Imperial College London researchers have observed magma taking an unexpected route beneath volcanoes, shedding light on the processes behind eruptions.
The findings were based on data from a tectonic plate boundary in the Eastern Caribbean region. The results help us understand what drives the type and rate of volcanic eruptions, as well as the make-up of erupted magma. They could also help us understand why some volcanoes are more active than others, and why volcanic activity changes over time.
When two huge tectonic plates collide, one plate can sink, or subduct, beneath the other, plunging into Earth’s mantle to release water and melt. As the plates rub together and the melted material rises to form magma, these subduction zones are responsible for some of Earth’s most hazardous earthquakes and explosive volcanic eruptions.
“We show that the interplay of these two driving forces over hundreds of millions of years is key to controlling where eruptions occur today.” — Dr. Stephen Hicks, Department of Earth Science and Engineering
However, it remains poorly understood how magma forms underground and what controls the exact position of volcanoes on top of the overlying plate.
Now, a new study published in the journal Science Advances on February 1, 2023, shows how rising magma, which eventually erupts, does not always take the shortest, most direct path available to reach volcanoes at the surface.
Lead author Dr. Stephen Hicks, who undertook the work at Imperial’s Department of Earth Science and Engineering and now works at UCL, said: “Scientific views in this much-debated subject have traditionally fallen into two tribes. Some believe the subducting plate mostly controls where the volcanoes are, and some think the overlying plate plays the biggest role. But in our study, we show that the interplay of these two driving forces over hundreds of millions of years is key to controlling where eruptions occur today.”
Subducting oceanic plates act as giant reservoirs, transporting water into the deep Earth. These fluids enter the plate through fractures and faults formed during its birth and where it later bends beneath Earth’s deep ocean trenches. Water gets locked into fractures and bound into minerals within the plate.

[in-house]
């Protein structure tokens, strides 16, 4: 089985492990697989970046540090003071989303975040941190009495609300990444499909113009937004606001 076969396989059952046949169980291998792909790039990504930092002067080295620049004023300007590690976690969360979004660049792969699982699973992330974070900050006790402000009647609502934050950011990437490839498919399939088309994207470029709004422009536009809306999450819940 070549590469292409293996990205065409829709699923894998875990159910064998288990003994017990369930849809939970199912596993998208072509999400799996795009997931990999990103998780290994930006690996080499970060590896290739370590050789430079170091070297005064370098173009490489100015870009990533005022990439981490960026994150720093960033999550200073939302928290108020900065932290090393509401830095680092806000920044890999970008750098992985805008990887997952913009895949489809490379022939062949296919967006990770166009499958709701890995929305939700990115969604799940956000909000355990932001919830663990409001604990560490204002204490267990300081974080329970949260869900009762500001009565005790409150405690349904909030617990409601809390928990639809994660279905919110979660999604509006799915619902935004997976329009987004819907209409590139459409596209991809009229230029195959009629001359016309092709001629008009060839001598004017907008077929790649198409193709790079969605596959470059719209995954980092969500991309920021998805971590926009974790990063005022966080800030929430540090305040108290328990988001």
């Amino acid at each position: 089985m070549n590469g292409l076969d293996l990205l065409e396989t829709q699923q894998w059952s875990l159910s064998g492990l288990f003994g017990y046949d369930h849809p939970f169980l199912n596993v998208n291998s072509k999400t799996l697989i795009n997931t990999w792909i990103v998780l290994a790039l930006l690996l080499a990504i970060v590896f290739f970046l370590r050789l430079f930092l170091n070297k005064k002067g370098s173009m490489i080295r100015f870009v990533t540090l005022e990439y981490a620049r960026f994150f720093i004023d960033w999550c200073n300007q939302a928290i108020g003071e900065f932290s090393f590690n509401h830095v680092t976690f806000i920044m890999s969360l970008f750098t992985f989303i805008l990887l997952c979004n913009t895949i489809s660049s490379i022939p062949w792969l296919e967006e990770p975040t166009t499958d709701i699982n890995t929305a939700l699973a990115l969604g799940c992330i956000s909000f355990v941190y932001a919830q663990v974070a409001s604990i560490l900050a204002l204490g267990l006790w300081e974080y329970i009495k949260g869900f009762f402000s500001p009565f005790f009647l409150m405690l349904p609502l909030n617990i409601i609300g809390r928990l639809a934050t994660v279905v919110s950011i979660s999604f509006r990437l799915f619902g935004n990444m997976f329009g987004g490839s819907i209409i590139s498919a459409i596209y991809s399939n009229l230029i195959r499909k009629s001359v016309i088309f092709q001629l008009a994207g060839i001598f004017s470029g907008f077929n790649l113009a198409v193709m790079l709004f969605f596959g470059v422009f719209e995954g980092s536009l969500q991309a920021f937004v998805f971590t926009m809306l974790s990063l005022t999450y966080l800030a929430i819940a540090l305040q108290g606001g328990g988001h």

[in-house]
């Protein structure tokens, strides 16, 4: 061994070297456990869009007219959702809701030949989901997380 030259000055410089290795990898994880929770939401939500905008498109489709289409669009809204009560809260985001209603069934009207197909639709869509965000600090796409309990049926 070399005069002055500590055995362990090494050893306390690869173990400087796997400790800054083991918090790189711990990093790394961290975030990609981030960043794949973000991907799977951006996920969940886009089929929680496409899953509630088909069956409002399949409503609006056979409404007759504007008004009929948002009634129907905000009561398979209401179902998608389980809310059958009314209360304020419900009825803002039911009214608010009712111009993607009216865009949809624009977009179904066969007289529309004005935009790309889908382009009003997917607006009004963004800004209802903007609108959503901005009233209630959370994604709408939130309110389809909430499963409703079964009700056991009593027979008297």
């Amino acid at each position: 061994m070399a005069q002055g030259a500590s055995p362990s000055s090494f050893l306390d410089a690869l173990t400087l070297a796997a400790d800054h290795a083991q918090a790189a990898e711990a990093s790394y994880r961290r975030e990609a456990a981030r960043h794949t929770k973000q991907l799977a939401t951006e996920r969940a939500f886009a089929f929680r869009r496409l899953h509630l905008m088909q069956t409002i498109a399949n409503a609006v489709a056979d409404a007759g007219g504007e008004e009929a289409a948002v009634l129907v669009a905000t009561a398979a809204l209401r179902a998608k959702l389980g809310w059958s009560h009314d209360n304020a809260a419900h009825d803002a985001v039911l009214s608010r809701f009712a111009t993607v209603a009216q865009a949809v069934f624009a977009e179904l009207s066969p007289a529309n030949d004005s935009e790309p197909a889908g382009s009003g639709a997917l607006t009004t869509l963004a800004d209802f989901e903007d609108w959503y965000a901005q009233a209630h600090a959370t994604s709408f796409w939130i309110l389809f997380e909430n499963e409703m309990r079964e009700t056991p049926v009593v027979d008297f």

Subducting plates are subjected to high pressures and temperatures as they plunge to between ten and 100 kilometers deep. These extreme conditions cause the locked-in water, and other volatile elements, to be driven off. These fluids, which melt the warm mantle above, are the key ingredient of magma that eventually erupts around arcs of volcanoes at the edges of Earth’s oceans, such as the Pacific Ring of Fire. Yet the pathways that fluids and melt take deep within the Earth, from the subducting plate to the volcanic arc, cannot be directly seen nor easily inferred from what is erupted.
“Our findings give us important clues about the processes behind volcanic eruptions, and could help us to better understand where the magma reservoirs below volcanoes get formed and replenished.” — Professor Saskia Goes, Department of Earth Science and Engineering
To carry out the study, the researchers used earthquake data to map seismic absorption in 3D, similar to how a CT scan maps the internal structure of our bodies. When seismic energy from earthquakes travels through different materials, the waves either slow down or speed up. Along with these speed changes, the energy of waves also dissipates. Hot and molten rock is particularly attenuating: it zaps energy from seismic waves as they travel through it.
The team collected seismic data from a subduction zone in the Eastern Caribbean that resulted in the Lesser Antilles’ volcanic islands, by using ocean-bottom seismometers to build an accurate 3D picture of the subsurface.
Unusually, the study found that the zone of strongest seismic attenuation at depth was offset sideways from beneath the volcanoes. These images led the authors to conclude that once water is expelled from the subducting plate, it is carried further downwards, leading to mantle melting behind the volcanic front. Melt then pools at the base of the overriding plate before it is likely transported back toward the volcanic arc.
Study co-author Professor Saskia Goes, also of the Department of Earth Science and Engineering at Imperial, said: “Our knowledge of fluid and melt pathways has traditionally been focussed on subduction zones around the Pacific. We decided to study the subduction of the Atlantic instead because the oceanic plate there was formed much more slowly, accompanied by more faulting, and it subducts more slowly than in the Pacific. We felt these more extreme conditions would make fluid and melt pathways more imageable using seismic waves.
“Our findings give us important clues about the processes behind volcanic eruptions, and could help us to better understand where the magma reservoirs below volcanoes get formed and replenished.”
Reference: “Slab to back-arc to arc: Fluid and melt pathways through the mantle wedge beneath the Lesser Antilles” by Stephen P. Hicks, Lidong Bie, Catherine A. Rychert, Nicholas Harmon, Saskia Goes, Andreas Rietbrock, Songqiao Shawn Wei, Jenny S. Collier, Timothy J. Henstock, Lloyd Lynch, Julie Prytulak, Colin G. Macpherson, David Schlaphorst, Jamie J. Wilkinson, Jonathan D. Blundy, George F. Cooper, Richard G. Davy, John-Michael Kendall and VoiLA Working Group, 1 February 2023, Science Advances.
The published paper results from an international collaboration between scientists from the United Kingdom, the United States, Germany, and Trinidad.
The study was funded by the Natural Environment Research Council (NERC), part of UKRI.